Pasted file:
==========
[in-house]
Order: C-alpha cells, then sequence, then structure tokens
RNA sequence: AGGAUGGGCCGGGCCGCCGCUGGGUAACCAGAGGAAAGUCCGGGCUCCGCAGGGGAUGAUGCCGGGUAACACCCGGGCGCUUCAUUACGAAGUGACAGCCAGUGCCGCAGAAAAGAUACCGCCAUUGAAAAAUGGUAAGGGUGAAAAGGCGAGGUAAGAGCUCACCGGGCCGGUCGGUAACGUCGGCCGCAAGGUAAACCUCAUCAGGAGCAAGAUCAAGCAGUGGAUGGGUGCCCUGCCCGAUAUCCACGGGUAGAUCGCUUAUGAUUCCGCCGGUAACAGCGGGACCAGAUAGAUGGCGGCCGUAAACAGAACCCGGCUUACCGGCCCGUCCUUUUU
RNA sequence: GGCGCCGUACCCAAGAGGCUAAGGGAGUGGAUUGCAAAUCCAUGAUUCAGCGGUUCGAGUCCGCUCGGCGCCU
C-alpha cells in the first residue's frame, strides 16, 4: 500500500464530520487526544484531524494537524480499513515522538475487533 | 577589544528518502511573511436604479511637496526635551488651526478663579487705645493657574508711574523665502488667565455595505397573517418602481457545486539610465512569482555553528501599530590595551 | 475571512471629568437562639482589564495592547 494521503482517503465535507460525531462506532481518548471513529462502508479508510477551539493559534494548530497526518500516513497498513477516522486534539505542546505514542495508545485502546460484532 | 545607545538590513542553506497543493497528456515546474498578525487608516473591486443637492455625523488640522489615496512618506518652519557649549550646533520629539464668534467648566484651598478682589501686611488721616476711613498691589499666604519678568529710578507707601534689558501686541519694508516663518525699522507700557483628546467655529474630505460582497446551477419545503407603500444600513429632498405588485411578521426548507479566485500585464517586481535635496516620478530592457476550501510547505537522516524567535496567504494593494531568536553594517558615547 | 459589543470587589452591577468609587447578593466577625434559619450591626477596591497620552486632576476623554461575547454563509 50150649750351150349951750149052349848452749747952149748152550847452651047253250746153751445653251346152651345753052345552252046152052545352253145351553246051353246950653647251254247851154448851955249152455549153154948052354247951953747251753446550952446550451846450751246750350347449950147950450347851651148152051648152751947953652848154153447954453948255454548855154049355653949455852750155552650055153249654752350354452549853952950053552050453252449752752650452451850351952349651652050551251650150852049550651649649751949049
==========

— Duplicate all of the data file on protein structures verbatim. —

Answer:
[in-house]
Order: C-alpha cells, then sequence, then structure tokens
RNA sequence: AGGAUGGGCCGGGCCGCCGCUGGGUAACCAGAGGAAAGUCCGGGCUCCGCAGGGGAUGAUGCCGGGUAACACCCGGGCGCUUCAUUACGAAGUGACAGCCAGUGCCGCAGAAAAGAUACCGCCAUUGAAAAAUGGUAAGGGUGAAAAGGCGAGGUAAGAGCUCACCGGGCCGGUCGGUAACGUCGGCCGCAAGGUAAACCUCAUCAGGAGCAAGAUCAAGCAGUGGAUGGGUGCCCUGCCCGAUAUCCACGGGUAGAUCGCUUAUGAUUCCGCCGGUAACAGCGGGACCAGAUAGAUGGCGGCCGUAAACAGAACCCGGCUUACCGGCCCGUCCUUUUU
RNA sequence: GGCGCCGUACCCAAGAGGCUAAGGGAGUGGAUUGCAAAUCCAUGAUUCAGCGGUUCGAGUCCGCUCGGCGCCU
C-alpha cells in the first residue's frame, strides 16, 4: 500500500464530520487526544484531524494537524480499513515522538475487533 | 577589544528518502511573511436604479511637496526635551488651526478663579487705645493657574508711574523665502488667565455595505397573517418602481457545486539610465512569482555553528501599530590595551 | 475571512471629568437562639482589564495592547 494521503482517503465535507460525531462506532481518548471513529462502508479508510477551539493559534494548530497526518500516513497498513477516522486534539505542546505514542495508545485502546460484532 | 545607545538590513542553506497543493497528456515546474498578525487608516473591486443637492455625523488640522489615496512618506518652519557649549550646533520629539464668534467648566484651598478682589501686611488721616476711613498691589499666604519678568529710578507707601534689558501686541519694508516663518525699522507700557483628546467655529474630505460582497446551477419545503407603500444600513429632498405588485411578521426548507479566485500585464517586481535635496516620478530592457476550501510547505537522516524567535496567504494593494531568536553594517558615547 | 459589543470587589452591577468609587447578593466577625434559619450591626477596591497620552486632576476623554461575547454563509 50150649750351150349951750149052349848452749747952149748152550847452651047253250746153751445653251346152651345753052345552252046152052545352253145351553246051353246950653647251254247851154448851955249152455549153154948052354247951953747251753446550952446550451846450751246750350347449950147950450347851651148152051648152751947953652848154153447954453948255454548855154049355653949455852750155552650055153249654752350354452549853952950053552050453252449752752650452451850351952349651652050551251650150852049550651649649751949049